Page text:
"Obviously you want to be at the front and have the best tires you can have," Bodine said. "That doesn't always work out and that's where being smart... You know, we're going to have to watch the tires in practice and know how much the lap times are going to drop off and figure all that out and do your back-run on the race, from the end of the race and figure out when you want to pit.
"Hopefully you can get the chance in there somewhere, but then when you pit, the odds are that most of the field is going to pit, so you gotta be ready to get a good pit stop and get out (in front)."
If that all works out that might enable Bodine to join his brothers as Martinsville victors -- but the first of the three siblings to win at Martinsville in a truck.
Richmond International Raceway and the Virginia Tourism Corporation teamed up to spread the love today at America’s Premier Short Track. The two organizations unveiled RIR’s LOVEwork. The track was chosen as one of 16 new sites for a LOVEwork, which is a focal point of a social media campaign to share the message that love is at the heart of every Virginia vacation. LOVEwork sculptures are found across the state, featured on www.virginia.org/LOVE as part of the Virginia is for Lovers tourism marketing campaign.
Each letter is made of racing materials, emphasizing that Virginia is for NASCAR lovers:
· "L" – made from Goodyear tires – the same ones seen weekly in the NASCAR Sprint Cup Series.
· "O" – a custom-made aluminum shell, wrapped in checkered flag 3M Controltac adhesive, with a clear-over laminate, symbolizing the checkered flag that waves at the conclusion of a race.
· "V" – made of G-Max racing helmets.
· "E" – made of sheet metal that was once part of cars racing in NASCAR Sprint Cup Series and NASCAR Nationwide Series races in 2012.
· The base for each letter is made from the metal used to construct the SAFER walls – interior retaining walls at Richmond International Raceway that absorb energy from the impact of cars hitting the wall.
"It’s really a unique piece of art," said RIR President Dennis Bickmeier. "I’m looking forward to all the great race fans who are coming in a couple weeks, as well as all the people who come and visit Richmond International Raceway throughout the year, coming by, taking a picture and sharing their picture with the world."
"RIR came up with a really cool plan for this LOVEwork," said Tamra Talmadge-Anderson, Director of Public Relations, Virginia Tourism Corporation. "It’s all about racing and to promote the love of racing here in Richmond and across Virginia. "It’s just a really great photo op that I know people are going to see it, they’re going to take their picture with it and share it with their social media networks across the world."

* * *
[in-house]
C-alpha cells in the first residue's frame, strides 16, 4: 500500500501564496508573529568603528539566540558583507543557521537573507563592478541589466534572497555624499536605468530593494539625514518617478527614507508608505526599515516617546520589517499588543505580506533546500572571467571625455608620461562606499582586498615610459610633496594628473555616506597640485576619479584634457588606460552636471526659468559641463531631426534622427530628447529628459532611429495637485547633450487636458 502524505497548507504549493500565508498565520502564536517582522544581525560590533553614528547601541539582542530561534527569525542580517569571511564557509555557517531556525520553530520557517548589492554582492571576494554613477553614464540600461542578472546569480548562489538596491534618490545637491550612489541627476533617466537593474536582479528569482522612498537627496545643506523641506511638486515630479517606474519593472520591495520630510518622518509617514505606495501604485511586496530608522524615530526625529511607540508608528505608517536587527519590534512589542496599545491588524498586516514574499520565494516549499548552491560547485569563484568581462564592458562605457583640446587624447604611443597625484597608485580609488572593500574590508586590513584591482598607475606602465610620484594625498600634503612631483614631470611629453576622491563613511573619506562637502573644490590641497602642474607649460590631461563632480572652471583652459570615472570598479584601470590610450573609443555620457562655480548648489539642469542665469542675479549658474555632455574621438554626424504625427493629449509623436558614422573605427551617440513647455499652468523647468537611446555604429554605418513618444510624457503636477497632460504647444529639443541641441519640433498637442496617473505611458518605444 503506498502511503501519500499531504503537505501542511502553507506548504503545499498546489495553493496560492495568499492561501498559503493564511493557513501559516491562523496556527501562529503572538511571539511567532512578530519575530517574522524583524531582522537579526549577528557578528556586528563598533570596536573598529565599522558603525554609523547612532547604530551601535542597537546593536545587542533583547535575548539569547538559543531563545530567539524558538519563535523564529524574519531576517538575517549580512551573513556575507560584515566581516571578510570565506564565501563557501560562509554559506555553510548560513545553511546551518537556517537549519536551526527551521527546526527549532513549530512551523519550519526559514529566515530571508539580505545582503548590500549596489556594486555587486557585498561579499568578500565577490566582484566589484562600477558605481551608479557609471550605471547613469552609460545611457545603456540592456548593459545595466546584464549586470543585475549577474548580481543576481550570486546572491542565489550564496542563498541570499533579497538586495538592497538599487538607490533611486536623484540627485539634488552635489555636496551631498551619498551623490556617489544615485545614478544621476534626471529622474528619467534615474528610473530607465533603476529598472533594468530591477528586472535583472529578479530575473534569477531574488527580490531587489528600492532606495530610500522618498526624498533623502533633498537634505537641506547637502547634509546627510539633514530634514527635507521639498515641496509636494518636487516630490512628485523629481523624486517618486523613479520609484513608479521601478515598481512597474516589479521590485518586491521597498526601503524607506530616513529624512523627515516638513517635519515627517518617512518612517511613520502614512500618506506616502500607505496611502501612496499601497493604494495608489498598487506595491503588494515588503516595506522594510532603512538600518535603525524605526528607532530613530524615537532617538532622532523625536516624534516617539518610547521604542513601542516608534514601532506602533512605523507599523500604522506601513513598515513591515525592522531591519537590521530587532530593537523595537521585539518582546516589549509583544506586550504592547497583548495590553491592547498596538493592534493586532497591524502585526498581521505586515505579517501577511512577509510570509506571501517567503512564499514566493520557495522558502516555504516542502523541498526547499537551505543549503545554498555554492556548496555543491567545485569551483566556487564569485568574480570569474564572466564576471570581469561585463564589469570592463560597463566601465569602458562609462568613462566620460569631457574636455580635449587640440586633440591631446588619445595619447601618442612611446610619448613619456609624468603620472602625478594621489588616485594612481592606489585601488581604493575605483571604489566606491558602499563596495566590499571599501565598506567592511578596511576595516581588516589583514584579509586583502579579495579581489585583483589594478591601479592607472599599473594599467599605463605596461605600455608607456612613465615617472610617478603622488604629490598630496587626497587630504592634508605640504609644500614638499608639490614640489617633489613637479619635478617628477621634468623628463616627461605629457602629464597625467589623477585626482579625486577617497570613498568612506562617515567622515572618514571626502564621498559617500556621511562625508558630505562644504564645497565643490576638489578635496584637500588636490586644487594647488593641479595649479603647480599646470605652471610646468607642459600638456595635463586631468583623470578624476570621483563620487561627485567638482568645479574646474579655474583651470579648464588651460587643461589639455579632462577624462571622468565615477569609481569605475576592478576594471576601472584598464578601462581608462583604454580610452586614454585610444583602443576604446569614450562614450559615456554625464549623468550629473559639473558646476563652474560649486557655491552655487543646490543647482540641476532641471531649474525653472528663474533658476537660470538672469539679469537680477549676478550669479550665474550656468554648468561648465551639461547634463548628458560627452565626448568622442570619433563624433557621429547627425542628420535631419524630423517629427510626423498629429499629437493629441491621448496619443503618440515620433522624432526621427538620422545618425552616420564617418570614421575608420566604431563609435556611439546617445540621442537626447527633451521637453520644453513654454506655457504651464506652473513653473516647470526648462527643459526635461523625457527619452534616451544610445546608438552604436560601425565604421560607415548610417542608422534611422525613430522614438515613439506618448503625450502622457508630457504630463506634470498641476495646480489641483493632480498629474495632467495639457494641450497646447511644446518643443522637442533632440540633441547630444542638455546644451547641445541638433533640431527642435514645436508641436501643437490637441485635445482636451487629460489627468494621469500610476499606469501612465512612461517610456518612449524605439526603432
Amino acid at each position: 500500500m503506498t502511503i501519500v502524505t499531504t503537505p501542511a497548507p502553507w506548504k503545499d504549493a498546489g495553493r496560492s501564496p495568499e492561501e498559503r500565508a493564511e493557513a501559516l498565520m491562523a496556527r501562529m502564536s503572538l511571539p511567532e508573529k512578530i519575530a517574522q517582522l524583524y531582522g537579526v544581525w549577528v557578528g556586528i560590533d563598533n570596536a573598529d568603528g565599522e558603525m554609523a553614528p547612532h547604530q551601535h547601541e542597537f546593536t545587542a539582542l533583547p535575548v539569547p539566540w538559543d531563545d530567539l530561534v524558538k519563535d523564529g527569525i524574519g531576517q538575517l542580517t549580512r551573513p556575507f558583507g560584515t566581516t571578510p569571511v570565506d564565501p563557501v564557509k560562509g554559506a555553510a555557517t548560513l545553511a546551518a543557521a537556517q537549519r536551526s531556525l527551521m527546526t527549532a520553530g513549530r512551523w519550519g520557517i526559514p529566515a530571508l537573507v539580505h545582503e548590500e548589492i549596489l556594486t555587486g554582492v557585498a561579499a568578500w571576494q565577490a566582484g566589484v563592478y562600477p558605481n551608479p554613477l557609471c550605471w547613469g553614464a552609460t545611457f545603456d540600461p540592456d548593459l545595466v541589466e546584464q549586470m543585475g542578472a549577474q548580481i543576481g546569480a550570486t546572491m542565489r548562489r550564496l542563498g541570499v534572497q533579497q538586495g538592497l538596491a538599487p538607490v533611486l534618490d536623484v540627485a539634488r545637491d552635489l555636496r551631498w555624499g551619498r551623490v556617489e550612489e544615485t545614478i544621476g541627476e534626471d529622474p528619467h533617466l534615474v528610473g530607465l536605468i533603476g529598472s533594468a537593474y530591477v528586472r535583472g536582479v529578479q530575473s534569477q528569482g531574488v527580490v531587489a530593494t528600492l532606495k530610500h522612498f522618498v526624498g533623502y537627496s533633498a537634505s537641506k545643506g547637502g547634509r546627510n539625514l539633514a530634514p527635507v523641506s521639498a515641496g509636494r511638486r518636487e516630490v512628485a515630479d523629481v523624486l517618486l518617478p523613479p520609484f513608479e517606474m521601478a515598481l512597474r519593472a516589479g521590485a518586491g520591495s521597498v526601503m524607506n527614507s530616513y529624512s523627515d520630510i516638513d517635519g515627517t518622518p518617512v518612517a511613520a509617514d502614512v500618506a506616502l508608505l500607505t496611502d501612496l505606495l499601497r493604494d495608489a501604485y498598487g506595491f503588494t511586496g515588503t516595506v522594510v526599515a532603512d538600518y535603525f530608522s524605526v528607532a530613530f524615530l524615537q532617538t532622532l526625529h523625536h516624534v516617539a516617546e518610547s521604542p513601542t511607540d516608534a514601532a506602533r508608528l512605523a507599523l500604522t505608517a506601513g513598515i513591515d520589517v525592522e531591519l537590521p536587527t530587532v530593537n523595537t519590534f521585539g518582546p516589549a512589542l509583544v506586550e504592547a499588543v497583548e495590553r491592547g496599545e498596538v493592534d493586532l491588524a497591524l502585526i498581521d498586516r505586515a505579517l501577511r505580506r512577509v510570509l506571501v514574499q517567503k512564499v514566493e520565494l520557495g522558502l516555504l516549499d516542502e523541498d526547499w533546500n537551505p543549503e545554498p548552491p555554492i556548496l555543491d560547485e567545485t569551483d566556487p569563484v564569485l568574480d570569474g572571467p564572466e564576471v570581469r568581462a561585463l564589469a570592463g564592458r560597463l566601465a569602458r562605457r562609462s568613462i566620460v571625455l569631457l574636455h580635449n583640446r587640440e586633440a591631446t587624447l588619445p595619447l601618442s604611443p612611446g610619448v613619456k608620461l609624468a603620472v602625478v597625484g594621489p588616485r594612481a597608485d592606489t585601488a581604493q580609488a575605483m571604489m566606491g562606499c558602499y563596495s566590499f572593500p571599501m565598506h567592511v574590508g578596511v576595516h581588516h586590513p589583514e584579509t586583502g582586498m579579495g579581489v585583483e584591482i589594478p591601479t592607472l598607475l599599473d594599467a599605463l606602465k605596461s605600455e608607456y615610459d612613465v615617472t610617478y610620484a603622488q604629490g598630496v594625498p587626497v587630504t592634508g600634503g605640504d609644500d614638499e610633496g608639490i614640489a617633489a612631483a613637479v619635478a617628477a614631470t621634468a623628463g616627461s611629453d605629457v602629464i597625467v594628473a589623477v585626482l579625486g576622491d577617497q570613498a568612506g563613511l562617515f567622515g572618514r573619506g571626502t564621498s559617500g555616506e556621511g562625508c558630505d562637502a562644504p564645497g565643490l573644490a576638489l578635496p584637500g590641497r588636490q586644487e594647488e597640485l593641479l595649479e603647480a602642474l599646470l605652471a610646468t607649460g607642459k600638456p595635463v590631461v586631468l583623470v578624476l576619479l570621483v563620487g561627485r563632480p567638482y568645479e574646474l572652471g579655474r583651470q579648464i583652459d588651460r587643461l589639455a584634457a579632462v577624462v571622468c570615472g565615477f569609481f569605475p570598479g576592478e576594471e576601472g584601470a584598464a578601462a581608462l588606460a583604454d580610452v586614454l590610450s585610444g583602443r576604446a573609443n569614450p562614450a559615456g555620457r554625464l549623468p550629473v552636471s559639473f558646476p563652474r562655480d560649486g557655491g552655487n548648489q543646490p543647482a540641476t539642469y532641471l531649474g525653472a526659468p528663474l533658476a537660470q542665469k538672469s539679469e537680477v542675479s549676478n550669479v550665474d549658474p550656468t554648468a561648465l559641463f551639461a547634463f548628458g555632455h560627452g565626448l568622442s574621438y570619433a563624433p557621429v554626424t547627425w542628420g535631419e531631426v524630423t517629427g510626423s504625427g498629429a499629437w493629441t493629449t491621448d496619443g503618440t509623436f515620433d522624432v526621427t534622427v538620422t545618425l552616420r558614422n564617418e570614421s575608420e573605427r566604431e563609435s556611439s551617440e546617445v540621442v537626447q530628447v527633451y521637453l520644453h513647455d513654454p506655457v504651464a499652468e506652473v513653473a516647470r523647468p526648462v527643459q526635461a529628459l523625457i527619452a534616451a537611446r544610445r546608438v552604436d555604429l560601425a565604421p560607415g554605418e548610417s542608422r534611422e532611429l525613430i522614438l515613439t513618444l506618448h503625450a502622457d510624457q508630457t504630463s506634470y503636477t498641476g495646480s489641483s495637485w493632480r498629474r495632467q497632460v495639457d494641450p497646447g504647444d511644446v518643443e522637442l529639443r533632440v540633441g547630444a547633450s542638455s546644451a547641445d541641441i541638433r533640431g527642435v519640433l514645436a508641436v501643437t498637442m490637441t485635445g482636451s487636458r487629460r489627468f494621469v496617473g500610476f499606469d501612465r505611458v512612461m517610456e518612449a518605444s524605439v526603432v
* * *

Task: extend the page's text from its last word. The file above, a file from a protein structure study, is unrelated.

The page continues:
RIR staff oversaw the project from start to finish, brainstorming the concept, presenting the proposal and building the actual letters. The team solicited assistance from partners and vendors for the materials. RIR partner Weaver Media, which specializes in creating unique banner, event and experiential marketing opportunities for existing structures, built the O, while Marshall Distributing, Inc., a wholesale helmet distributor, supplied the G-Max helmets. NASCAR Sprint Cup and Nationwide Series teams donated race-used sheet metal for the project, allowing pieces from two Virginia drivers, Elliott Sadler and Jeff Burton to be prominently displayed on the front of the E.
Visitors to Richmond International Raceway will be encouraged to take a picture with the LOVEwork and share on social media sites such as Facebook, Twitter and Instagram. Photos taken by people from throughout the world can be seen at www.Facebook.com/VirginiaisforLovers and on Twitter by searching #LOVEVA. The LOVEwork will be located at the corner of Laburnum Avenue and Meadowbridge Road, providing easy access for visitors to snap photographs. RIR’s LOVEwork will be a focal point during its April 25-27 & September 6-7 NASCAR race weekends, as well as the hundreds of events taking place at Richmond Raceway Complex throughout the year.
The 33 directors of the 500 Festival received their Indianapolis 500 Chevrolet Camaros in a ceremony Wednesday at the Indianapolis Motor Speedway, a longtime tradition leading into the Month of May and "The Greatest Spectacle in Racing."